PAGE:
For roughly 75 minutes on Monday night, Jay-Z led a New York takeover of downtown Austin.
The proof came near the end of his special AmEX-Sync concert for SXSW, when Jay-Z asked some 2,700 fans in attendance how many New Yorkers were in the house before launching into "Empire State of Mind," his juggernaut ode to the city. The response drowned out a similar Texas roll call, showing just how much of the publishing, media and entertainment world had temporarily relocated from NYC to Austin for the fest.
Downsizing from his usual arena-scale shows to the more intimate setting of Austin City Limits Live at Moody Theater, Jay-Z exuded charisma from the moment he opened with "What More Can I Say," coolly firing off rhymes into a pedestal mic at the center of the X-shaped stage. Later, he trolled its outer edges, ripping through a hit list that was at least partially determined by requests made via Twitter and included "Dirt Off Your Shoulder," "99 Problems," "Big Pimpin'" and "Public Service Announcement."
Through it all, he remained relaxed, calm and confident as ever. It was like the equivalent of watching a preseason exhibition game for a professional athlete; without a ton at stake, this was mostly a chance for Jay-Z to stay in performance shape and have some fun while he's at it.
One component of Jay-Z's appeal that became apparent from experiencing most of his best songs up close is his ability to drastically change characters and demeanors from song to song, and do it in a believable way. Within the space of a few songs the crowd got suave Jigga ("Girls Girls Girls" and "Excuse Me Miss"), petulant Jigga ("Dirt Off Your Shoulder," "99 Problems," "On To The Next One"), CEO Jigga ("Big Pimpin'", "Empire State of Mind") and the newly devotional Jigga, as shown near set's end with "Glory," his ode to infant daughter Blue Ivy.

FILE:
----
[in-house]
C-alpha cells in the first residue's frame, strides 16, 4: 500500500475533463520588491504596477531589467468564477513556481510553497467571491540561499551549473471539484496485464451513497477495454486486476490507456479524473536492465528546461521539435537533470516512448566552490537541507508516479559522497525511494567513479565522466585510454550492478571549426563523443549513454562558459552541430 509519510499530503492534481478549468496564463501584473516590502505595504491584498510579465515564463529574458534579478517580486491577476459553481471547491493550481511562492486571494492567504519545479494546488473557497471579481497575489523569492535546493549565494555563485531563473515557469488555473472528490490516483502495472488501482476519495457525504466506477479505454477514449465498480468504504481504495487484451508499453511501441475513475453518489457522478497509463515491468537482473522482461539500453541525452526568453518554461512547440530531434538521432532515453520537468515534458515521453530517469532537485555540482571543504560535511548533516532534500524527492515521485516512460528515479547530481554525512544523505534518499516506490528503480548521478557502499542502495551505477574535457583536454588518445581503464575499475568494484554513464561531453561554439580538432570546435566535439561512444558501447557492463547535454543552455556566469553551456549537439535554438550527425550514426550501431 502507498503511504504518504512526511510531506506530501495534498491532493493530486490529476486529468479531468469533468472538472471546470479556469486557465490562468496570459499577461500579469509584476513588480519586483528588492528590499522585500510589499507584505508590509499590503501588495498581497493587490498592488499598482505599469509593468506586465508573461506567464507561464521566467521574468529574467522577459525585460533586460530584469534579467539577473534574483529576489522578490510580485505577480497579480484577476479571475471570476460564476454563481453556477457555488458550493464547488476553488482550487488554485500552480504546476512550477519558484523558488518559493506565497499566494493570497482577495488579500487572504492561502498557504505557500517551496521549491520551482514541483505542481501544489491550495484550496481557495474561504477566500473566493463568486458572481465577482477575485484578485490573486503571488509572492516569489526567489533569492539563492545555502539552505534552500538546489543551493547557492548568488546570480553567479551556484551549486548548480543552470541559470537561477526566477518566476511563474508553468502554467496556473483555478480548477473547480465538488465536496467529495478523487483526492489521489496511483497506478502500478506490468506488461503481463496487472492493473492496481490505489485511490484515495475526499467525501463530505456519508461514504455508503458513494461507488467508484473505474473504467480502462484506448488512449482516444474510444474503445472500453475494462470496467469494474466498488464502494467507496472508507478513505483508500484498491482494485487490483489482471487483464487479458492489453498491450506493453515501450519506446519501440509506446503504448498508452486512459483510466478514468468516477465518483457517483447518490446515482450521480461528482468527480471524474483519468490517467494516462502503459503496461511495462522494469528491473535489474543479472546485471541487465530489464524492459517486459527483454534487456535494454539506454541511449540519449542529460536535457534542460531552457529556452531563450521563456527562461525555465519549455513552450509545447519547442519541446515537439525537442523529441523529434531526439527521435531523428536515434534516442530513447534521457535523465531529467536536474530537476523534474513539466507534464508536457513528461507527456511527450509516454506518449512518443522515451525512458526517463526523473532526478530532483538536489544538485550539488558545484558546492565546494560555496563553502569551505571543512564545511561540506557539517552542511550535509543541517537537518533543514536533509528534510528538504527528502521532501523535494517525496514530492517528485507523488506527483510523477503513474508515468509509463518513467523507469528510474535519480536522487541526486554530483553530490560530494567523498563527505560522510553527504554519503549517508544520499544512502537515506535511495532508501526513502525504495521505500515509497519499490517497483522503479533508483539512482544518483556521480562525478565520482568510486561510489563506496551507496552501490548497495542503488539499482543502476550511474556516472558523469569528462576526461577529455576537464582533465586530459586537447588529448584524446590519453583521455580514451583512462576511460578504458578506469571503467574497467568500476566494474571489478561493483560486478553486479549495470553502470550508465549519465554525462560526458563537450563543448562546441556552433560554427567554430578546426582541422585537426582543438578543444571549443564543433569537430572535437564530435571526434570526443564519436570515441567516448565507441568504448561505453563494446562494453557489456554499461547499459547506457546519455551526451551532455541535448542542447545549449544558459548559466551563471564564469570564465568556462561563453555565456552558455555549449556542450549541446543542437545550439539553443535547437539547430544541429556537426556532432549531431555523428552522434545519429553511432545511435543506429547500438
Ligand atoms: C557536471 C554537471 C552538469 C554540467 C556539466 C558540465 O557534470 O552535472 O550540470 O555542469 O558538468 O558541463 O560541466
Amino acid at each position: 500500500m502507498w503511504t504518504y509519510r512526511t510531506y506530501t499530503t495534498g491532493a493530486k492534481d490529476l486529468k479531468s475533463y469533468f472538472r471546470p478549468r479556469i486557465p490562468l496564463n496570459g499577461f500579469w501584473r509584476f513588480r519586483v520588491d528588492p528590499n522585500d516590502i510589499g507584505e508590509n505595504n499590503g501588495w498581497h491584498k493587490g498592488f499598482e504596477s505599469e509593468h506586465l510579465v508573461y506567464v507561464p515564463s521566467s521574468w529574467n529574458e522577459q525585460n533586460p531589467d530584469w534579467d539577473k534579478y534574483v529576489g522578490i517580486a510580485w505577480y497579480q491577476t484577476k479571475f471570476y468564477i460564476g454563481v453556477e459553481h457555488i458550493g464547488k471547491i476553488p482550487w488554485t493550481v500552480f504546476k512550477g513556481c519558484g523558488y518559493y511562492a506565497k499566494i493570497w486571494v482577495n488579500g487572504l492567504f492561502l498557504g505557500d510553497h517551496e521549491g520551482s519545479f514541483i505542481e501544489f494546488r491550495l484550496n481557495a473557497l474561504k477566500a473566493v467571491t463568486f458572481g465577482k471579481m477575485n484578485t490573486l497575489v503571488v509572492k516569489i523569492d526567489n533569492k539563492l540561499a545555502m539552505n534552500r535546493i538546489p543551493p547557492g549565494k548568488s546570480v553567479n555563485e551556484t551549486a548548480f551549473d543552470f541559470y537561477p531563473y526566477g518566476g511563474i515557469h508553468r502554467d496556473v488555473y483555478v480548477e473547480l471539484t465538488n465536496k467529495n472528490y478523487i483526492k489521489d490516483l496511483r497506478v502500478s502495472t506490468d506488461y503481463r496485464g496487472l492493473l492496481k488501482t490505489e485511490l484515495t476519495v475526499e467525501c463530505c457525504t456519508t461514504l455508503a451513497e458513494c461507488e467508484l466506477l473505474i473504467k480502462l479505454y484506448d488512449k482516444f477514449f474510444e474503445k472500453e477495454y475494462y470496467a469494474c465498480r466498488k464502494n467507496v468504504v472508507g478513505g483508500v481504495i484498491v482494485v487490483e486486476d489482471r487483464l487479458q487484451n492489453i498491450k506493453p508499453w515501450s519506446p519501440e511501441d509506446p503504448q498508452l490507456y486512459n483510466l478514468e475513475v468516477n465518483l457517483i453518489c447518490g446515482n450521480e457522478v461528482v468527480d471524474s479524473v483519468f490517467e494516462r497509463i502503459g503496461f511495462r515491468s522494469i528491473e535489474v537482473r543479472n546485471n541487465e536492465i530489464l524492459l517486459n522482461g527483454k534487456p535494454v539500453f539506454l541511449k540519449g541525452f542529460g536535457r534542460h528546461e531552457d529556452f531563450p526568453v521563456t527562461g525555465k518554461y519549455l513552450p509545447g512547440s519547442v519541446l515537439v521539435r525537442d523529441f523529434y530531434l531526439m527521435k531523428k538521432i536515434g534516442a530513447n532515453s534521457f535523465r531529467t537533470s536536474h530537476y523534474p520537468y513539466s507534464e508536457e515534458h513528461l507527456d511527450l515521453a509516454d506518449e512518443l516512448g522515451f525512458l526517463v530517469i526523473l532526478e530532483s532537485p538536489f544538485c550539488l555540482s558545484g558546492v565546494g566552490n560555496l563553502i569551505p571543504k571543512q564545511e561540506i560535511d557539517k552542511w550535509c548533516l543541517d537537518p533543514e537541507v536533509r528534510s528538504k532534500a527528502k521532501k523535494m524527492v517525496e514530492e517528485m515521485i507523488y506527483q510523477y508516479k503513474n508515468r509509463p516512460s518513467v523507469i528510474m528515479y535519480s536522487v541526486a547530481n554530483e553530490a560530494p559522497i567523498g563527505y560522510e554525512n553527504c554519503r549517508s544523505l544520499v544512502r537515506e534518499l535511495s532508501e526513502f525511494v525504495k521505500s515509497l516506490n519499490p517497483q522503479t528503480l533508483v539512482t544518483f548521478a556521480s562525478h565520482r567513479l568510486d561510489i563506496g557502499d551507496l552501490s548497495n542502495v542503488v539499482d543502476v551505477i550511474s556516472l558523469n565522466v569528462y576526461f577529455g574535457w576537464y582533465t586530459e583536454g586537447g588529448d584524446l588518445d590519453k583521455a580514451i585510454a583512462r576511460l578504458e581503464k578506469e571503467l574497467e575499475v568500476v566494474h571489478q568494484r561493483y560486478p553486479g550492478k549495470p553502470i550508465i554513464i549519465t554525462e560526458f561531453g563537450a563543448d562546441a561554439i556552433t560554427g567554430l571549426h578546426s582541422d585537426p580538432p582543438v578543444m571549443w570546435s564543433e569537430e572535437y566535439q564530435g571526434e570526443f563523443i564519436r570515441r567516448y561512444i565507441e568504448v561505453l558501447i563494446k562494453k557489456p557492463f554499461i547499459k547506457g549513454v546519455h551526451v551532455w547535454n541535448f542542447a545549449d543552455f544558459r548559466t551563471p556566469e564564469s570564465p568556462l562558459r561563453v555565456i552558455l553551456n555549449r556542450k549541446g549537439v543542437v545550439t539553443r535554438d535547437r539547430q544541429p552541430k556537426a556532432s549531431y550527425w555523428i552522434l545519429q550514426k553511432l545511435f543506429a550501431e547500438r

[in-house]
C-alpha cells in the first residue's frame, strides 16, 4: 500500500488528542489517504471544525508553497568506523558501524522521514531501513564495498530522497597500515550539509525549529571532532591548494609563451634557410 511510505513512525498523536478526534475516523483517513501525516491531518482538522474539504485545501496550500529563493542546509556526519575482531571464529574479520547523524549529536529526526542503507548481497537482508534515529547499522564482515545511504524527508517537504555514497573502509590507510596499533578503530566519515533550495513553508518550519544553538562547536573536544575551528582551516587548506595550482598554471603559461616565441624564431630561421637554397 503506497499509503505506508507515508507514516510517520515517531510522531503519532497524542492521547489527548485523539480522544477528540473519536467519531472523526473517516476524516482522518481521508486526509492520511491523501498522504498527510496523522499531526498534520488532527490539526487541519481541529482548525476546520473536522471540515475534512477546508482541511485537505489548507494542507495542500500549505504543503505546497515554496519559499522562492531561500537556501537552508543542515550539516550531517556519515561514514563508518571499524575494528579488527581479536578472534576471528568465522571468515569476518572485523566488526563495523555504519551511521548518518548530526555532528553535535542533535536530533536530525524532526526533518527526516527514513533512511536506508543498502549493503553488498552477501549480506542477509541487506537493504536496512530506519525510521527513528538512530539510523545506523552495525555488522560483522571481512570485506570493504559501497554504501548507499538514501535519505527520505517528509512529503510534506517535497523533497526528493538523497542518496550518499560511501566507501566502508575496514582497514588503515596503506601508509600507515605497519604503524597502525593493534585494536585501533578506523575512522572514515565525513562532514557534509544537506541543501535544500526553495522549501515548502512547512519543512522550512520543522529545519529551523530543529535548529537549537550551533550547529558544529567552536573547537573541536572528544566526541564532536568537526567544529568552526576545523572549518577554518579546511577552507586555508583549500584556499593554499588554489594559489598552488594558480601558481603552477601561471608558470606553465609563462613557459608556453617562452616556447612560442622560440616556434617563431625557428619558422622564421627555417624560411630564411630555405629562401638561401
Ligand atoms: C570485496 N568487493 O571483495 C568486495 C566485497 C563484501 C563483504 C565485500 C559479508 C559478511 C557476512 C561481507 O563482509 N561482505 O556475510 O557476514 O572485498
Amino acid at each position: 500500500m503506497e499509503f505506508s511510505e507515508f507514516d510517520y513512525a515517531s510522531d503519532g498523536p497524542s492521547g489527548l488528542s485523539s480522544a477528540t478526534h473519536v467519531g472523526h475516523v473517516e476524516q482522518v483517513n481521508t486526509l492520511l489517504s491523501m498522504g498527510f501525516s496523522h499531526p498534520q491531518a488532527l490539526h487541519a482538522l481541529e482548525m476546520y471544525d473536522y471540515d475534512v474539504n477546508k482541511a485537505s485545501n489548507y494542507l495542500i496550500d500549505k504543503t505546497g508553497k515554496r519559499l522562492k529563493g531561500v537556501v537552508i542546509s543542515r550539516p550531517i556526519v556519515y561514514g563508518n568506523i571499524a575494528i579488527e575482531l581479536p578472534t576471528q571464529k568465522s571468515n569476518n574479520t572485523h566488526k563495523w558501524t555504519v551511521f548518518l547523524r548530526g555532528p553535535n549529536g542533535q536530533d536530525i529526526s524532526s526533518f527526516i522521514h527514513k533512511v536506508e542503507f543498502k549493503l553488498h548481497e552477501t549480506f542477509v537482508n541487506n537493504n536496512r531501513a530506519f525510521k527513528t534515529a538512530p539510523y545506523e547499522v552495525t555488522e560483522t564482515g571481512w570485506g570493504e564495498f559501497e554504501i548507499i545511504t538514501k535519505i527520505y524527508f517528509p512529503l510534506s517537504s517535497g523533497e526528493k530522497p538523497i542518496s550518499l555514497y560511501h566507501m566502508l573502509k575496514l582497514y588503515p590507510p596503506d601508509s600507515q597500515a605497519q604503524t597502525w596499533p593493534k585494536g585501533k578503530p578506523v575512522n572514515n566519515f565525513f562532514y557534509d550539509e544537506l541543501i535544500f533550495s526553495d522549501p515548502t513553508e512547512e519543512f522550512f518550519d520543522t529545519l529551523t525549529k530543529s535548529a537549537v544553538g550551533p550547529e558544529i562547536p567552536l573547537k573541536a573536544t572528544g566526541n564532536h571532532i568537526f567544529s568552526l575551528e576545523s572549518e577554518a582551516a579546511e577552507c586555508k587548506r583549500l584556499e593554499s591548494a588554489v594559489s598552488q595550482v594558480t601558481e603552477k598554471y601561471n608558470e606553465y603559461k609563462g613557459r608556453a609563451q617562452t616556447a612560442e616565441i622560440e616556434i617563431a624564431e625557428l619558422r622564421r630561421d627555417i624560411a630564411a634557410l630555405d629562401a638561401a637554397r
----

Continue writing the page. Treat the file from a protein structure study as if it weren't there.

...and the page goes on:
With a production setup of just some overhead video screens and lighting, and a backing band consisting of a DJ, two keyboard players and a drummer, the night was a chance to see one of the world's best rappers in low-frills environment with the intimate surroundings as the main selling point.
That fact wasn't lost on Jay-Z who had no difficulty drawing the already packed-tight crowd in closer to him for the entire time.
To read the new issue of Rolling Stone online, plus the entire RS archive: Click Here
CULTURE 14 Gonzo Masterpieces
Picks From Around the Web
blog comments powered by Disqus